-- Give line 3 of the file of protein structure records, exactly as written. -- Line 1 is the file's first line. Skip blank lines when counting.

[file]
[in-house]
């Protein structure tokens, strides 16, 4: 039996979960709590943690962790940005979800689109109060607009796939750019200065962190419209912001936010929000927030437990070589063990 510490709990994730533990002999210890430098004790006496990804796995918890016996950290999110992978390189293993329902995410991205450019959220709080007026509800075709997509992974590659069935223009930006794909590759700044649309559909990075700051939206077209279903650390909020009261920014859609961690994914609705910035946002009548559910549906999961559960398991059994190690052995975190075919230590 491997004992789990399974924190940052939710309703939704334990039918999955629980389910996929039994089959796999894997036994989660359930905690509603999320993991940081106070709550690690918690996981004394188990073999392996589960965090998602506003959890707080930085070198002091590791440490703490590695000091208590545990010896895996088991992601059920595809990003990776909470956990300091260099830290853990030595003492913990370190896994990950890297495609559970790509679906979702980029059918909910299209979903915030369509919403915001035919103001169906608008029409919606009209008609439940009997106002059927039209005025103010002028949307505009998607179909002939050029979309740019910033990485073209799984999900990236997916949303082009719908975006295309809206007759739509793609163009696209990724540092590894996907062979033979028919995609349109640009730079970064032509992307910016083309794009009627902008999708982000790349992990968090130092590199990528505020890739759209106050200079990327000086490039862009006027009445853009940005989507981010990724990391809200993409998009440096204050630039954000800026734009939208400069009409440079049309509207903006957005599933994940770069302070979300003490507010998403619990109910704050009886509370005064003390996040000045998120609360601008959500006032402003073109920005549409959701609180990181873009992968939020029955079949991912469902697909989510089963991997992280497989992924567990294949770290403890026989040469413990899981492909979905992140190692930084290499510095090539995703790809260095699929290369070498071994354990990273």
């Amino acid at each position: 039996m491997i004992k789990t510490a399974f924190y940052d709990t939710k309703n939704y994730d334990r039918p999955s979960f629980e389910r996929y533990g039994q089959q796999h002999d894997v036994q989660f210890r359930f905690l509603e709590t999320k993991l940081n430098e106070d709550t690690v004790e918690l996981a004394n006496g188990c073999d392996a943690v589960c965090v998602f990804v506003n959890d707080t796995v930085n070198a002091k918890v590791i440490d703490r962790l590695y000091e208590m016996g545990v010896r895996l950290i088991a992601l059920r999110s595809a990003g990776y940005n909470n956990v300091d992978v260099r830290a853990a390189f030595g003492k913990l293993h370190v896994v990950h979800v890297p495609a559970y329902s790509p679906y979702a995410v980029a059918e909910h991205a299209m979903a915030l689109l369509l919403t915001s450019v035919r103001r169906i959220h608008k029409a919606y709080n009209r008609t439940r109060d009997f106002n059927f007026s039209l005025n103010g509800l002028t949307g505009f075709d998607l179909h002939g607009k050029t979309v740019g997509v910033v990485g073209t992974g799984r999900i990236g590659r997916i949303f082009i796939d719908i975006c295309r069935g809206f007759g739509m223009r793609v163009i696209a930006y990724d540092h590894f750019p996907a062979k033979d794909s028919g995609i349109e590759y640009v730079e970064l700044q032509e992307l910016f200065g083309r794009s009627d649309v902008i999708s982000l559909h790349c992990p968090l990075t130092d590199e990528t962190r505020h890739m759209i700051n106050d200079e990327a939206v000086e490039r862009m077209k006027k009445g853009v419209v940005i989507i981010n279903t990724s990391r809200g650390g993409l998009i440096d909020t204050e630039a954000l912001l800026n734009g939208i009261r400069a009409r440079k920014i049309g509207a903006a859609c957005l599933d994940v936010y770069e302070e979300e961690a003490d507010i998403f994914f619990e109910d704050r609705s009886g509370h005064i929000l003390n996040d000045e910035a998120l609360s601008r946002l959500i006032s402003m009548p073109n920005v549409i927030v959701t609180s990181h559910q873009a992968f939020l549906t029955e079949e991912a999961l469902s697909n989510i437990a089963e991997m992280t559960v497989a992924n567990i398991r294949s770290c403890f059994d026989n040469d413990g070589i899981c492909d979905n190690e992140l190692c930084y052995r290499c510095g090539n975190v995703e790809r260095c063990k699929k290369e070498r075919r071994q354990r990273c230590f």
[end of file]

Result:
């Amino acid at each position: 039996m491997i004992k789990t510490a399974f924190y940052d709990t939710k309703n939704y994730d334990r039918p999955s979960f629980e389910r996929y533990g039994q089959q796999h002999d894997v036994q989660f210890r359930f905690l509603e709590t999320k993991l940081n430098e106070d709550t690690v004790e918690l996981a004394n006496g188990c073999d392996a943690v589960c965090v998602f990804v506003n959890d707080t796995v930085n070198a002091k918890v590791i440490d703490r962790l590695y000091e208590m016996g545990v010896r895996l950290i088991a992601l059920r999110s595809a990003g990776y940005n909470n956990v300091d992978v260099r830290a853990a390189f030595g003492k913990l293993h370190v896994v990950h979800v890297p495609a559970y329902s790509p679906y979702a995410v980029a059918e909910h991205a299209m979903a915030l689109l369509l919403t915001s450019v035919r103001r169906i959220h608008k029409a919606y709080n009209r008609t439940r109060d009997f106002n059927f007026s039209l005025n103010g509800l002028t949307g505009f075709d998607l179909h002939g607009k050029t979309v740019g997509v910033v990485g073209t992974g799984r999900i990236g590659r997916i949303f082009i796939d719908i975006c295309r069935g809206f007759g739509m223009r793609v163009i696209a930006y990724d540092h590894f750019p996907a062979k033979d794909s028919g995609i349109e590759y640009v730079e970064l700044q032509e992307l910016f200065g083309r794009s009627d649309v902008i999708s982000l559909h790349c992990p968090l990075t130092d590199e990528t962190r505020h890739m759209i700051n106050d200079e990327a939206v000086e490039r862009m077209k006027k009445g853009v419209v940005i989507i981010n279903t990724s990391r809200g650390g993409l998009i440096d909020t204050e630039a954000l912001l800026n734009g939208i009261r400069a009409r440079k920014i049309g509207a903006a859609c957005l599933d994940v936010y770069e302070e979300e961690a003490d507010i998403f994914f619990e109910d704050r609705s009886g509370h005064i929000l003390n996040d000045e910035a998120l609360s601008r946002l959500i006032s402003m009548p073109n920005v549409i927030v959701t609180s990181h559910q873009a992968f939020l549906t029955e079949e991912a999961l469902s697909n989510i437990a089963e991997m992280t559960v497989a992924n567990i398991r294949s770290c403890f059994d026989n040469d413990g070589i899981c492909d979905n190690e992140l190692c930084y052995r290499c510095g090539n975190v995703e790809r260095c063990k699929k290369e070498r075919r071994q354990r990273c230590f």